One of your main, ongoing instruments for driving the production will be this product roadmap. You should be aware about what you do almost every day.
For instance, let’s assume a six-month development time period is protected by your single product roadmap. If you have integrated a scheduled October release into this document for an add-on to the mobile app of your product, then in February or March you will know that it is time to start thinking about what levels of expenditure and resources you will need for growth, what kinds of tests you will need to do, what documentation and collateral will need to be developed, etc. And with that foresight, you can begin preparing to get those projects started now so that they are ready for the release of the add-on in time.
In other words, both a longer-term view of the plans of your project and a more ground-level guide on what you should work on to reach those objectives and deadlines should be provided by your typical product roadmap.
Example of multiple product Roadmap
In the broader sense of the simultaneous production of your other goods, a roadmap that incorporates multiple products has the added advantage of helping you to create a long-term strategic view of your product’s journey.
Many single-product roadmaps could be maintained, one for each item you are responsible for. This will however, produce duplicate work, require you to control and review more documents and deprive you and your constituents of the opportunity to interpret each item in the light of other initiatives.
Although it focuses mainly on short-term specifics, a strategic perspective can also be provided by the agile/sprint roadmap, connecting the disparate characteristics and stories in a sprint to demonstrate how each of these individual initiatives is working towards a unifying target. This is important because your developers need to consider the overall strategic direction of the project.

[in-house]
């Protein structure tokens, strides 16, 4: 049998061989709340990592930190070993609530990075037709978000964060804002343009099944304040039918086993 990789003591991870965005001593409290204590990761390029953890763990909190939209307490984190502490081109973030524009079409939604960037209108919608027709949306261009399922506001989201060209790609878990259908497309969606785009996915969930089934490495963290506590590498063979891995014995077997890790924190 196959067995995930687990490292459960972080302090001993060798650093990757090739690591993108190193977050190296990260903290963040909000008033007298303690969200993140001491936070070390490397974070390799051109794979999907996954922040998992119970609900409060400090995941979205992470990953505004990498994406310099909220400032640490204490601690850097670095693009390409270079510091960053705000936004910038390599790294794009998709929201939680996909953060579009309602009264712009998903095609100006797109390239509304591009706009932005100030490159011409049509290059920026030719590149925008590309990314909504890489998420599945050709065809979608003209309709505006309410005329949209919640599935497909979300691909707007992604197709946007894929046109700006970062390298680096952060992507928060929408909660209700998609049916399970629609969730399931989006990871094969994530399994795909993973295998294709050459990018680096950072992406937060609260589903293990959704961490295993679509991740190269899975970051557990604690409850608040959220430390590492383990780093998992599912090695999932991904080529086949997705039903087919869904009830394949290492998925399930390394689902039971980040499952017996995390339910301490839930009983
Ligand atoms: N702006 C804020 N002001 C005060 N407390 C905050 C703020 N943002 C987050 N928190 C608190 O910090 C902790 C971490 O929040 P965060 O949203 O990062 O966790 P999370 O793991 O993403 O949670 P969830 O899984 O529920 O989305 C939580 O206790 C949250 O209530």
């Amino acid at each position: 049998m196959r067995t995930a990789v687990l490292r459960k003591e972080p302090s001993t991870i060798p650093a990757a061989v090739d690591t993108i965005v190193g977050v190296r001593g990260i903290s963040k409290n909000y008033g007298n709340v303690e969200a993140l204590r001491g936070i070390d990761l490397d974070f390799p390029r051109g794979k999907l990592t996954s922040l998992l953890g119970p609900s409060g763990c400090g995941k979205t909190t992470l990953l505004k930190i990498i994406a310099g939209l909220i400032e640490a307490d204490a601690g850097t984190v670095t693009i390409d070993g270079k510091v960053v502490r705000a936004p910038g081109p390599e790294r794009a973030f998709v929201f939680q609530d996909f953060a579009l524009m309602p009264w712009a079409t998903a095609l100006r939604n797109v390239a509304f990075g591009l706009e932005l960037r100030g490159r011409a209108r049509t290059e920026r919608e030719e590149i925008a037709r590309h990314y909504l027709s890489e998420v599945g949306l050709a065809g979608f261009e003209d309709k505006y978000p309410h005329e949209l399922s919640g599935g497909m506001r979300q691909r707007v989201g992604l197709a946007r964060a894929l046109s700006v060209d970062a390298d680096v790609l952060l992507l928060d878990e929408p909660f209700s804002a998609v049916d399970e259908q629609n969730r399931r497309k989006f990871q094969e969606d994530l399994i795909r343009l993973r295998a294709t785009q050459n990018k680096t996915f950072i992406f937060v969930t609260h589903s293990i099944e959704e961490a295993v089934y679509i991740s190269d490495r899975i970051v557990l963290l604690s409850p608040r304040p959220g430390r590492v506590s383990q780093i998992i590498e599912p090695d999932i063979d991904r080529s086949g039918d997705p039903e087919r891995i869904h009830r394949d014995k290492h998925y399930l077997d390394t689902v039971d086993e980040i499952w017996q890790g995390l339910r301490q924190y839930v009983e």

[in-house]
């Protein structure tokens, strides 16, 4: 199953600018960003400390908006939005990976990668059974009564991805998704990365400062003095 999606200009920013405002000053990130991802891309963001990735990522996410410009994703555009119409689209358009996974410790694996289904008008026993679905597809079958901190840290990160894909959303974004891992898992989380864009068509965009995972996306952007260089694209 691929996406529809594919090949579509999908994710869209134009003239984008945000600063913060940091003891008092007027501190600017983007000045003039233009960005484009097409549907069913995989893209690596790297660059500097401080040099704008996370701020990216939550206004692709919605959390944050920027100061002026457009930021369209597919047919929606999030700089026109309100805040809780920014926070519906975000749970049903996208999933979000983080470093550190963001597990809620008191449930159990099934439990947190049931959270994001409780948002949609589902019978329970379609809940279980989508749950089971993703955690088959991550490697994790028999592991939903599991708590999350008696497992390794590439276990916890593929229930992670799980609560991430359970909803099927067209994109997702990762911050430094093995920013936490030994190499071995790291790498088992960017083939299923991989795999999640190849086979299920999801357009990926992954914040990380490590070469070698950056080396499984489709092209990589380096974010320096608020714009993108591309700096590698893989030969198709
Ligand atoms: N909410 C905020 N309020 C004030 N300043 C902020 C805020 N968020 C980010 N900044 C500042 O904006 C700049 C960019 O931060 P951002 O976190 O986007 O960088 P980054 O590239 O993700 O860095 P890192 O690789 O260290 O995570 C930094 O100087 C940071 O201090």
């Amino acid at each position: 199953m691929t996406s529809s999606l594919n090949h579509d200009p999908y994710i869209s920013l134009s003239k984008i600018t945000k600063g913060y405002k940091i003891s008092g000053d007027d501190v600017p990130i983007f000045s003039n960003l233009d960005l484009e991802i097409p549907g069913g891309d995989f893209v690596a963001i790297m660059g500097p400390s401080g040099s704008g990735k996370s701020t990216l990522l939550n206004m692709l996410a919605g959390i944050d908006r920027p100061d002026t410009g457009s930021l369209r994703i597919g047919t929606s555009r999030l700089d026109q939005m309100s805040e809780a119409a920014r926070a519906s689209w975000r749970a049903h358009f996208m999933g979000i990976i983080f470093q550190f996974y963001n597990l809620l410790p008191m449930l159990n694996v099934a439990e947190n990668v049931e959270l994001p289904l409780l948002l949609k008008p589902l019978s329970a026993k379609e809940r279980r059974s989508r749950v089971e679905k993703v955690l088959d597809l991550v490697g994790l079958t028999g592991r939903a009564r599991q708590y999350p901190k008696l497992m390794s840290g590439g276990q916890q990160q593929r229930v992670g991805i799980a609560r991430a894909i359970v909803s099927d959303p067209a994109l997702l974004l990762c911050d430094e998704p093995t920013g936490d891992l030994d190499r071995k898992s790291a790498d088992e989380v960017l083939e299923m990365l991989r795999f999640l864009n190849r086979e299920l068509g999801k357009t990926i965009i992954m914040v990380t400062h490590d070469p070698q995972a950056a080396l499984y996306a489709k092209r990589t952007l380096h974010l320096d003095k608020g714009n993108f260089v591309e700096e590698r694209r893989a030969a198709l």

In terms of release planning, an agile/sprint roadmap will prove invaluable. Since these are shorter-term, task-oriented roadmaps, they are a perfect way to set the expected release dates of a product, and then keep a close and consistent eye on it.
For example, if you set a product release a few months out you can use your agile/sprint roadmap to prioritize the critical measures before that go-to-market date that you need to complete. This can assist greatly with team focus and avoid distracting teams or people from lower-priority tasks.
Product roadmaps are not intended to be one-time, static documents to present the plan of a project and then set aside when the work starts, contrary to the practices of many companies.
A major part of the day-to-day job of a product manager should be product roadmaps. If properly developed and maintained, a roadmap will assist product teams to step back at any time and evaluate their strategic goals. At the same time, it will provide a consistent structure for preparing, monitoring and managing the detailed activities necessary to achieve certain strategic goals.
This is why product roadmaps should not be built-in presentation tools: such one-off documents must be updated on an ongoing basis, manually, or they will become increasingly obsolete over time.